Fig (Ficus carica): Syconium
Have you ever seen fig flowers? If you are thinking of colorful petals then it is certain that you would not have recognized the flower even if you saw one. However, if you have already opened a fig fruit it is likely that you also have seen fig flowers. Fig flowers are hidden. Hundreds of tiny flowers line the inner wall of a hallow receptacle. In the natural process of fruiting, cells around the ovary enlarge and divide soon after the ovules have been fertilized. This growth of cells results from a natural production of the necessary plant hormones (such as gibberellin and auxin) which is triggered by the fertilization of the ovules (except in the case of parthenocapic fruits). The fruit generally functions as attractant to organisms that would be agent to seed dispersal. In the case of figs, the receptacle enlarges around the seeds - forming a sweet and fleshy bulbous-shape fruit.
Inverted fruit. An ordinary plant flower is colorful and very conspicuous attracting a wide variety of pollinators. The flower is like the flag being waved to indicate that this flower welcomes visitors. The fig inflorescence is the opposite of the normal flower because they are hidden inside a syconium (from the Greek word sykon meaning fig). Syconium is an inverted fruit and the fig is a syconium. A carpet of numerous small flowers is concealed inside with only a tiny aperture called osteole on the outer end of the fruit.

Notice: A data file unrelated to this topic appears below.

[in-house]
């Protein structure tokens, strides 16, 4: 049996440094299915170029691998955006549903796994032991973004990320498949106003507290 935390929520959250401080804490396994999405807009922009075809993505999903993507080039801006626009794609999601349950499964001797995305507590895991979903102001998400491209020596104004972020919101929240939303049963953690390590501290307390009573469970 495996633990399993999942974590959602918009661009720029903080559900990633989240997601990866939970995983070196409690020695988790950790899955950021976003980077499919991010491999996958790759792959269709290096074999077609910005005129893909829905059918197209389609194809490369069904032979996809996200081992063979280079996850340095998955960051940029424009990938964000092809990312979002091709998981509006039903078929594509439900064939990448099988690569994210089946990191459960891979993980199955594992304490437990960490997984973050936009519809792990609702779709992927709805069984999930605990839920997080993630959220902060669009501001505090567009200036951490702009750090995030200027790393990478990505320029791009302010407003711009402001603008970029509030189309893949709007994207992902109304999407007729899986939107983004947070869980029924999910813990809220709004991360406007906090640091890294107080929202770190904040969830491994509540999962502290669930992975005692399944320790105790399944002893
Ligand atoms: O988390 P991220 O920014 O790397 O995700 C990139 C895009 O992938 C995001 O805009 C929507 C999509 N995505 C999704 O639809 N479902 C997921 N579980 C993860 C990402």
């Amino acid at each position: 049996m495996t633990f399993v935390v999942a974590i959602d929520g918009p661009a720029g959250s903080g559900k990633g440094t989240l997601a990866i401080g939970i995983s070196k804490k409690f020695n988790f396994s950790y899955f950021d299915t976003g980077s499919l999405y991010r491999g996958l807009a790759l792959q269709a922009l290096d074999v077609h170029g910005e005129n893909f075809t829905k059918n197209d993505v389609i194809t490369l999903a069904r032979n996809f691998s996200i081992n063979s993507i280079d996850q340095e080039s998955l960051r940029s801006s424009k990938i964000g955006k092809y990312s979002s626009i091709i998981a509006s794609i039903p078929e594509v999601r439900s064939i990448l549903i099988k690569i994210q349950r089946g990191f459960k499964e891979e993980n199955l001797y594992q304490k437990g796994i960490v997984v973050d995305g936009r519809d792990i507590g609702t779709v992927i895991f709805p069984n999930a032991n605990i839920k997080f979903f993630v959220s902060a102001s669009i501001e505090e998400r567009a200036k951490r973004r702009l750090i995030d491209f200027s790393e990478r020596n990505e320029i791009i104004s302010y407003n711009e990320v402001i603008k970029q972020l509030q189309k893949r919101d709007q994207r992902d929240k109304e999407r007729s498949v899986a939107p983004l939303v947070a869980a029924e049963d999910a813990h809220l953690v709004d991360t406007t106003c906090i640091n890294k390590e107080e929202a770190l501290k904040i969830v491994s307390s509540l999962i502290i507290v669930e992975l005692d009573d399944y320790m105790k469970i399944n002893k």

Pollination Extraordinaire. With the enclosed flowers of this tree, pollination is hardly imaginable. However, through the mystery of a mutualistic symbiosis between the fig tree and the fig wasp, pollination takes place in a most unusual way. The flowers inside the syconium exude a subtle hint of perfume that serves as a signal for the wasps to get in at the right time. Of all the insect species, only the fig wasp is known to pollinate the fig tree. Likewise, of all the fruits known to these wasps, only the fig qualifies to hold their eggs. The fig tree and the fig wasp cannot live without the other. Truly, this interesting phenomenon in plant-insect relationship cannot be explained easily without attributing it to God's design.
Cross section of a syconium showing numerous achenes.
Figs - delicious and nutritious fruits.